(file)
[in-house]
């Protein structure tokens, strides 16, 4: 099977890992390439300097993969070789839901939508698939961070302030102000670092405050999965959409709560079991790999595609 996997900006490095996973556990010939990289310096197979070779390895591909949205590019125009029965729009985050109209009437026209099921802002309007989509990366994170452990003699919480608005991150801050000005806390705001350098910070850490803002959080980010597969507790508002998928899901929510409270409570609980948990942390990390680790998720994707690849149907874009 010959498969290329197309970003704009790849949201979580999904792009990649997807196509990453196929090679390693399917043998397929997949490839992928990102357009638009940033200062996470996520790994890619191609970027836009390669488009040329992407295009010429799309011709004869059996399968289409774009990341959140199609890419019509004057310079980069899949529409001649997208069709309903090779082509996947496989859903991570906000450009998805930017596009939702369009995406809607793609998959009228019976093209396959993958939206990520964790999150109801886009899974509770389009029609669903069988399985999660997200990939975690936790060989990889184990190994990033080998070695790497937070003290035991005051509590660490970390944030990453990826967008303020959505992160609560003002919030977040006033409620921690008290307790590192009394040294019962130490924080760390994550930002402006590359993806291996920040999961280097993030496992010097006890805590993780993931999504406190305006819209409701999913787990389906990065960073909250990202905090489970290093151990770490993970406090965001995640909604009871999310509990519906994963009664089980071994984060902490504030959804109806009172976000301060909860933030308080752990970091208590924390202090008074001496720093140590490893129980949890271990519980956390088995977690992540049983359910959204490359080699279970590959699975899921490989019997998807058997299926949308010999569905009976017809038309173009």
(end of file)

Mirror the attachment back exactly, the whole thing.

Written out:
[in-house]
């Protein structure tokens, strides 16, 4: 099977890992390439300097993969070789839901939508698939961070302030102000670092405050999965959409709560079991790999595609 996997900006490095996973556990010939990289310096197979070779390895591909949205590019125009029965729009985050109209009437026209099921802002309007989509990366994170452990003699919480608005991150801050000005806390705001350098910070850490803002959080980010597969507790508002998928899901929510409270409570609980948990942390990390680790998720994707690849149907874009 010959498969290329197309970003704009790849949201979580999904792009990649997807196509990453196929090679390693399917043998397929997949490839992928990102357009638009940033200062996470996520790994890619191609970027836009390669488009040329992407295009010429799309011709004869059996399968289409774009990341959140199609890419019509004057310079980069899949529409001649997208069709309903090779082509996947496989859903991570906000450009998805930017596009939702369009995406809607793609998959009228019976093209396959993958939206990520964790999150109801886009899974509770389009029609669903069988399985999660997200990939975690936790060989990889184990190994990033080998070695790497937070003290035991005051509590660490970390944030990453990826967008303020959505992160609560003002919030977040006033409620921690008290307790590192009394040294019962130490924080760390994550930002402006590359993806291996920040999961280097993030496992010097006890805590993780993931999504406190305006819209409701999913787990389906990065960073909250990202905090489970290093151990770490993970406090965001995640909604009871999310509990519906994963009664089980071994984060902490504030959804109806009172976000301060909860933030308080752990970091208590924390202090008074001496720093140590490893129980949890271990519980956390088995977690992540049983359910959204490359080699279970590959699975899921490989019997998807058997299926949308010999569905009976017809038309173009």